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Laury A. Egan: Mental Health Musings 2024


I first got to know Laury (she/her) last year, when she and I discovered that we both had an interest in Dissociative Identity Disorder. I had just released The Summer We’ve Had, a Sapphic romance in which a woman with depression and a woman with DID fall in love alongside their mental health conditions. Laury, meanwhile, was in the process of writing Jack & I, a psychological thriller in which two people inhabit the same body, and grapple for power throughout a tumultuous time. I’ve just finished reading an ARC of this, and wow – what a rollercoaster! It's out today and you NEED to check it out.


Firstly, Laury, what does mental health mean to you?

Mental health is the ability to navigate life's peaks and valleys and to maintain a sense of self that doesn't dramatically change despite incoming positive or negative events. Not that we can always be balanced or unaffected, but being adaptable and productive and resilient are good signs of psychological health.


Why did you choose to write about mental health?

I have always been fascinated by psychology, perhaps because I grew up in a triangle, with two parents who left me alone quite a bit during my childhood. In order to understand my identity and family dynamics, I became an attentive observer of what was occurring around me--an ideal situation for a writer, although a difficult one. At university, I took quite a few courses in psychology and especially loved writing case studies and briefly considered continuing to a master's in psychology. Blending my passion for writing (self-entertainment but also an opportunity to explore my thoughts, feelings, and life) and my knowledge about psychology, seemed like a natural solution. In the past, I've focused on sociopathy, erotomania, religious charlatanism, dementia and other subjects. Now "Jack & I" features a teenage boy with dissociative identity disorder. This novel was challenging to write and required research, but I loved creating the narrative's dual structure, with the "host" Jack written in first person and the "alter" Jack in third person.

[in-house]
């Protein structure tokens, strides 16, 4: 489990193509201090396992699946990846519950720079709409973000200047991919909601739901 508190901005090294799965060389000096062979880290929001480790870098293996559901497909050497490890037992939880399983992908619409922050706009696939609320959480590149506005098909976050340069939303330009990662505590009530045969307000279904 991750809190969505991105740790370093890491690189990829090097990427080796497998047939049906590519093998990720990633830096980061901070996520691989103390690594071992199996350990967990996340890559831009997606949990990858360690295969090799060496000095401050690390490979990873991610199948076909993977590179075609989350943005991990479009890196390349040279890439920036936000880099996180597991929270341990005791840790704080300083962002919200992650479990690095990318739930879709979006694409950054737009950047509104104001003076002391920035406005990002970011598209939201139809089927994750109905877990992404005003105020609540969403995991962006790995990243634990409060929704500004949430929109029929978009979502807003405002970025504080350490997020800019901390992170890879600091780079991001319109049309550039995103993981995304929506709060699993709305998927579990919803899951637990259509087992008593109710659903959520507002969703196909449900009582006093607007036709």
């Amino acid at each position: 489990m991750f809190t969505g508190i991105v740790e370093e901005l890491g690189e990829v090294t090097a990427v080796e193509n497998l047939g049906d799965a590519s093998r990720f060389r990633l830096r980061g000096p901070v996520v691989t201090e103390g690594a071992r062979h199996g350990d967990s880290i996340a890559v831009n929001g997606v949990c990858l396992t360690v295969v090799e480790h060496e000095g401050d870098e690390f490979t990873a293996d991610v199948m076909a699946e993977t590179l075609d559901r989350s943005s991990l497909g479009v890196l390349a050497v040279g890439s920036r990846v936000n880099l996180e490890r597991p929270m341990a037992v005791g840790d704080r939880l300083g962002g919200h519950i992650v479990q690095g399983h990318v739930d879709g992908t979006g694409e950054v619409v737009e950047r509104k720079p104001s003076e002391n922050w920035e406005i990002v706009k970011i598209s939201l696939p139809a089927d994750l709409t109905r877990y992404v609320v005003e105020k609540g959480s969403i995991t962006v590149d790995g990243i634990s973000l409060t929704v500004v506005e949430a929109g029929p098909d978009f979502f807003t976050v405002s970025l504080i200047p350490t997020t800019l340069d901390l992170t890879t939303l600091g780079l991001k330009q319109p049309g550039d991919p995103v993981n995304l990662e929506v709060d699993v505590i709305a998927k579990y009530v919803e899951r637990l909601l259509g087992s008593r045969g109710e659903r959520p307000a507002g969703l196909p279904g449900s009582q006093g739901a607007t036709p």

Is there anyone, or any book, that inspired you to write about mental health?

The writer Patricia Highsmith was an early inspiration. Although I suspect she was alcoholic, narcissistic, prejudiced, and possibly sociopathic, she wrote amazing novels about people who were probably like herself or who she sensed really was underneath her facade. The Tom Ripley series, for example. So, my first novel, "Jenny Kidd," borrowed a little Highsmithian entrapment plot: the sociopath entices the innocent abroad in Venice.


Tell me about your research process. What did you do to make sure your mental health representations were accurate?

I researched dissociative identity disorder in several books and online, re-read "Sybil" and "The Three Faces of Eve" as well as viewing both movies. A psychotherapist, who has treated several DID clients, read the manuscript and gave detailed advice which I incorporated into the novel.


Do you have any more intentions to write about mental health in the future?

Yes. In a collection I've almost finished gathering, a two-act play, "Duet," deals with a series of conversations between a therapist and a client, who has suddenly become partly disabled due to an airplane crash. Needless to say, the client is examining her life, her purpose, her future, but so, too, is the therapist as they realize their lives are very different yet strangely complementary. I have also recently published "The Psychologist's Shadow" about a therapist who acquires an unknown stalker. This allowed me to don a psychologist's hat and present her clients in sessions, their conversations, and her analysis as she tried to uncover the identity of her shadow.


Lastly, why did you pick that specific condition to represent in Jack & I? 

The concept of divided personalities is an attractive topic in literature--Dr. Jekyll & Mr. Hyde, tragedy/comedy, etc. Although I've never met anyone with DID, as a literary device, the disorder was a subject that allowed me to dig deeply into two very different personalities, to utilize the blackouts and amnesiac events that plagued the host Jack. Additionally, Jack has been raised within multiple foster care families, several with their own mental illnesses, so his history compounded and extended the original trauma that happened at about age one to two years of age.


If you are worried about your mental health, or that of someone around you, here are some helplines you may find useful.


If you’d like to read more books about mental health, I have a list of Sapphic-themed books with mental health rep, which you can find here. Please also check out my books, The Summer We’ve Had and Love You However, both of which have strong mental health themes, discussing Dissociative Identity Disorder and gender-dysphoria-fuelled self-harm, respectively.

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